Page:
On January 12, 2006, James Roberts (of HC's University Sales and Marketing department) sent a report about Harvard's black-silicon technology to Koei Yamamoto (Senior Executive Managing Director and General Manager of HPK's Solid State Division). (ECF 482-3). It summarizes ten academic publications and two published patent applications that list Carey and Mazur as inventors: U.S. Patent Application Publication Nos. 2003/0029495 (Application No. 10/155, 429) and 2005/0127401 (Application No. 10/950, 230). Those applications are ancestors of the '467 patent, which is asserted in this action, and the '446 patent, which has been dropped from this action.[3] Roberts updated the report in October 2006, to explain that Carey had left Mazur's lab to found SiOnyx and that SiOnyx had received seed funding, and emailed it to Yamamoto again. (ECF 474-9; ECF 526-2). The updated report cites to the same ten publications and two published patent applications that the original report cites to.

         HPK produced a slide presentation created by Terumasa Nagano (of HPK's Microelectrical Mechanical Systems Manufacturing Development Group) in November 2006, around the time that it began discussions with SiOnyx. That presentation describes Mazur and Carey's laser-texturing work at length. (ECF 377-14 at HPK0068525-39; see ECF 536-1 (Harvard's U.S. Pat. App. Pub. No. 2005/0127401)). It also includes two device architectures with surfaces textured by a silicon-dry-etching technique. The first shows a textured surface on the same side as the p-n junction (like Carey's preferred architecture, described below). The second has a textured surface opposite the p-n junction (like Carey's Alternative #1, described below). (ECF 377-14 at HPK0068533). Neither diagram indicates the surface through which the light enters the device, and the second needs to be flipped upside-down to match up with Alternative #1. An earlier slide in the same presentation states: “During dry-etching of Si, debris, naturally oxidized film, and so forth that stuck to the Si surface become a micro-mass, and the pillar-shaped structure is formed. → A failure for Si etching.” (ECF 377-14 at HPK0068525).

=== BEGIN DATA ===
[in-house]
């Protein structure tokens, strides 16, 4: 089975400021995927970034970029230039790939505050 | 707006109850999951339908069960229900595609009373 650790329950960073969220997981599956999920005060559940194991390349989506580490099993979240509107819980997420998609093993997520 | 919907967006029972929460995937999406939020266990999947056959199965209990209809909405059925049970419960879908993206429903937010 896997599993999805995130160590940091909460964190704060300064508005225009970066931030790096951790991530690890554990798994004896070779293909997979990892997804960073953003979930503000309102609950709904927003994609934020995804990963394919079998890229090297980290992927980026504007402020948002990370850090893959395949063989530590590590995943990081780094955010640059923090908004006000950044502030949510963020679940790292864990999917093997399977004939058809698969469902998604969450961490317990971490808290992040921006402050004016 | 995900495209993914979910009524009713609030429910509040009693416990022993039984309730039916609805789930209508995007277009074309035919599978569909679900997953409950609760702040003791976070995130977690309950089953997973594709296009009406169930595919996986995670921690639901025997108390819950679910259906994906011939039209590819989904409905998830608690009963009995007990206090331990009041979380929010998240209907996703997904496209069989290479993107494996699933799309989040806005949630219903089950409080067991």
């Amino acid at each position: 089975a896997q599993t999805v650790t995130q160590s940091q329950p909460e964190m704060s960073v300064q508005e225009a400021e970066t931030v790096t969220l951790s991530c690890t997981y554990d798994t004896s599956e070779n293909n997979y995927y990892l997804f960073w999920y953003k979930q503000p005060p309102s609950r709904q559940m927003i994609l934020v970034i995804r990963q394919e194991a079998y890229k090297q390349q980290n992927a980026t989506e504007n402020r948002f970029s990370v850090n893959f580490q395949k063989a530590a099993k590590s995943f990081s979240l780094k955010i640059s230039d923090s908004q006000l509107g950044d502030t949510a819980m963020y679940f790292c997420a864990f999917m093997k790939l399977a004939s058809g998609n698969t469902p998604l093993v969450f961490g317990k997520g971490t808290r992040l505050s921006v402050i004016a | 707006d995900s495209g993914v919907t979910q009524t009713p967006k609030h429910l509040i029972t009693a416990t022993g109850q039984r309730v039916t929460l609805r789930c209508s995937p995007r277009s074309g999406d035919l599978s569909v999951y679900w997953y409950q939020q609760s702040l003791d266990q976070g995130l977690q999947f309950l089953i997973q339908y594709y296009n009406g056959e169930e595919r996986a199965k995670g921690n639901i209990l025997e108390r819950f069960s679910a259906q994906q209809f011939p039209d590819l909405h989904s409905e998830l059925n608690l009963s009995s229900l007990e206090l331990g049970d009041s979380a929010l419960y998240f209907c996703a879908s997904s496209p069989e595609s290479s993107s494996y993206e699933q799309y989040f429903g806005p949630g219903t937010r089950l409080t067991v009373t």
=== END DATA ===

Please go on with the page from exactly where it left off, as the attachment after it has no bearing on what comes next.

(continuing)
4. The 2007 Nondisclosure Agreement